Chester Bennington, who reportedly hanged himself in July 2017, had traces of alcohol in his system at the time of his death, says a new autopsy report. It also revealed that the Linking Park singer and songwriter was not under the influence of drugs when he committed suicide.
Bennington’s blood tested “presumptive positive” for ecstasy in the first test, but two subsequent tests did not detect the drug, leading to the conclusion that the singer was not under the influence of a drug when he took his own life. As per the report, the police also found a pint glass of Corona (less than half full) and an empty bottle of Stella Artois. While authorities did not find any suicide note at the spot, there was a handwritten biography that was not dated. “Autopsy findings are characteristic of suicidal hanging. There was a history of suicidal ideation,” reads the report by Dr. Christopher Rogers, the deputy medical examiner.
In a career spanning more than two decades, Bennington delivered a string of hits like “In the End,” “Shadow of the Day,” “Somewhere I Belong’ and “Waiting for the End.” The non-rap vocalist took his life at a private home in Los Angeles County on July 20, 2017. At the time of his death, Bennington was 41 years old.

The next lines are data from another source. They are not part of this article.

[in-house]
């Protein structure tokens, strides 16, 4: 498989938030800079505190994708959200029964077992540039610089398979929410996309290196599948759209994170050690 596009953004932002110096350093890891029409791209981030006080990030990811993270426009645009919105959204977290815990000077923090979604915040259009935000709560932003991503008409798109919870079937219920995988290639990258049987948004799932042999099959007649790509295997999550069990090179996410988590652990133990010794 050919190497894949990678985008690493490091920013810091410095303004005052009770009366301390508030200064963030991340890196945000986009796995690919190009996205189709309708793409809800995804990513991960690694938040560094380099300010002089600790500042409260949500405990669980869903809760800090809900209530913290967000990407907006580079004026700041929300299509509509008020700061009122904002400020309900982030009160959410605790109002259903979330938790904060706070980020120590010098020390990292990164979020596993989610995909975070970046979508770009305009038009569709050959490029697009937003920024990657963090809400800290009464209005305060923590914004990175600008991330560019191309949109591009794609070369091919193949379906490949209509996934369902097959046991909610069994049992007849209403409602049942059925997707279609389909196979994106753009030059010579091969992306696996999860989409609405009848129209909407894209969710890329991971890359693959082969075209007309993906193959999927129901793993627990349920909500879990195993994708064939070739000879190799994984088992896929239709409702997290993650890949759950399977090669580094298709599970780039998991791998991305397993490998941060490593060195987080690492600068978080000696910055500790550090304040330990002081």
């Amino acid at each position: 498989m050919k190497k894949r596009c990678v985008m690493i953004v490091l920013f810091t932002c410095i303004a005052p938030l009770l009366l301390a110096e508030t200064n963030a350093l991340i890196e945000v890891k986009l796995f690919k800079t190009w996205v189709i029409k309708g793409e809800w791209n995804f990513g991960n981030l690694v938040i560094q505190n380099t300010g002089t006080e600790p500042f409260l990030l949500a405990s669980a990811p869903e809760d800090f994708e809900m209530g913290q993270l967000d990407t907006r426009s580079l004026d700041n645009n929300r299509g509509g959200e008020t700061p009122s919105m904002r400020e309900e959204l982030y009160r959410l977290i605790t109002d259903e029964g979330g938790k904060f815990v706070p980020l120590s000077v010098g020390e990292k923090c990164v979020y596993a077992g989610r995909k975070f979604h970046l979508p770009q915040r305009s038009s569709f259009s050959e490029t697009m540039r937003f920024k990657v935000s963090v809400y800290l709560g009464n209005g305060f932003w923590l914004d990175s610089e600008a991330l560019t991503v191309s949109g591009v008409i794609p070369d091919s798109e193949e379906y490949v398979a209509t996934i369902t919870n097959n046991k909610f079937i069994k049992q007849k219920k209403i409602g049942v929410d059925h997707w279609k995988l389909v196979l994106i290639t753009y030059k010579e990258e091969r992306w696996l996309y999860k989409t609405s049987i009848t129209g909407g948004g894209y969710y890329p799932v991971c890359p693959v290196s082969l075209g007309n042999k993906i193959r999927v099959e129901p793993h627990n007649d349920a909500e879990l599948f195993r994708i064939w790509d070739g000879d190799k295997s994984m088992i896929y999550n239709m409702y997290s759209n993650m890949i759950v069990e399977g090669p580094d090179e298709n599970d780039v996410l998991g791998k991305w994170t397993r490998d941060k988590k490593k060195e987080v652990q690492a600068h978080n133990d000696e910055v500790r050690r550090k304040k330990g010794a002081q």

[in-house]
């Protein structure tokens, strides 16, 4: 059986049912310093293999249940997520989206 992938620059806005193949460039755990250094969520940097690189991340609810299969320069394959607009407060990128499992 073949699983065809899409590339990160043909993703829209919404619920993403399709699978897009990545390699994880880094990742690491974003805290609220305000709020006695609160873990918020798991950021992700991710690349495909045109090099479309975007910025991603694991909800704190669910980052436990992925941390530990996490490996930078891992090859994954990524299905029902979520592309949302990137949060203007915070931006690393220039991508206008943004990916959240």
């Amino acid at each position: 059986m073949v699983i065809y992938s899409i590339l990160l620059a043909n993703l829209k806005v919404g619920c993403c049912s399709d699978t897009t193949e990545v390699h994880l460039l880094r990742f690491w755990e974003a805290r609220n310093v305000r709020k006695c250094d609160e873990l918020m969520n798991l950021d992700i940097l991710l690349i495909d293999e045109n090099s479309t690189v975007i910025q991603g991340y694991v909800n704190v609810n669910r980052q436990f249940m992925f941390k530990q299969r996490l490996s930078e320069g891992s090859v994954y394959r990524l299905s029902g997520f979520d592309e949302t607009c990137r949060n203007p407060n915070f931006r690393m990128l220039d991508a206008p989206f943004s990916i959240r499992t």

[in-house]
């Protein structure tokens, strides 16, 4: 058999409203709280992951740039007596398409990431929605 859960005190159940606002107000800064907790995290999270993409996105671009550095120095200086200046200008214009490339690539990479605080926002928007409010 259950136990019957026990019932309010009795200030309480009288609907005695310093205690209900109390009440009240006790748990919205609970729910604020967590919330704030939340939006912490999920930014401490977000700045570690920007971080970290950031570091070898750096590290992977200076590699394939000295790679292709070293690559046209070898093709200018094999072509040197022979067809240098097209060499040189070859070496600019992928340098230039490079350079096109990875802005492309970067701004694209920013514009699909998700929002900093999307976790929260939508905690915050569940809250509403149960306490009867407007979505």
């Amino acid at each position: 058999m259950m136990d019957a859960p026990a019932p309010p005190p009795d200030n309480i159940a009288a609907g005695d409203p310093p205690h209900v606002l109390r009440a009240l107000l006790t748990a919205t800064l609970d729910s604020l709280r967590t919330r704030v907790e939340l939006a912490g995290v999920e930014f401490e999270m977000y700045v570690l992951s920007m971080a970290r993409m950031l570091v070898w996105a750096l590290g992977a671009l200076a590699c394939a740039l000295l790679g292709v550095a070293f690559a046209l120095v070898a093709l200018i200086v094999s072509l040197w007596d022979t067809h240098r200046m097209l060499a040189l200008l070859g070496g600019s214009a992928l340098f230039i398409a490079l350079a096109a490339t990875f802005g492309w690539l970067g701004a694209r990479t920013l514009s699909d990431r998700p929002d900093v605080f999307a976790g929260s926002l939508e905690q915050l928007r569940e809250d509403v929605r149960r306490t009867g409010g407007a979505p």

Bennington’s struggle with depression and alcoholism
Bennington had started abusing drugs and alcohol at the age of 13. Though he stopped using drugs by 1996, he fell back on heavy drinking on the band’s first tour. He battled depression and alcoholism for most of his life. Though the singer attended a rehab in 2006 and appeared to be sober in the years after, a month before his death, he had suffered a relapse.
At the time of his death, Bennington was undergoing an outpatient treatment program and had been sober for six months. According to Bennington’s wife Talinda, the singer had a history of depression and suicide attempts. She said that he had been prescribed anti-depressants in the past but had not taken them for more than a year.
Alcohol abuse is a leading cause of preventable deaths
Alcoholism is a common problem in the United States, with about 16 million people suffering from alcohol use disorder (AUD). A chronic and relapsing brain disease, AUD is characterized by compulsive alcohol use and negative emotional state when not abusing alcohol. According to the National Institute on Alcohol Abuse and Alcoholism (NIAAA), an estimated 88,000 people succumb to alcohol-related causes every year, making the substance the third leading preventable cause of death in the country.
From work to relationships, alcohol has the potential to ruin everything. However, alcohol addiction can be treated with timely medical interventions. A comprehensive treatment for alcohol abuse involves medically assisted detox followed by psychotherapy under the guidance of trained medical health professionals.
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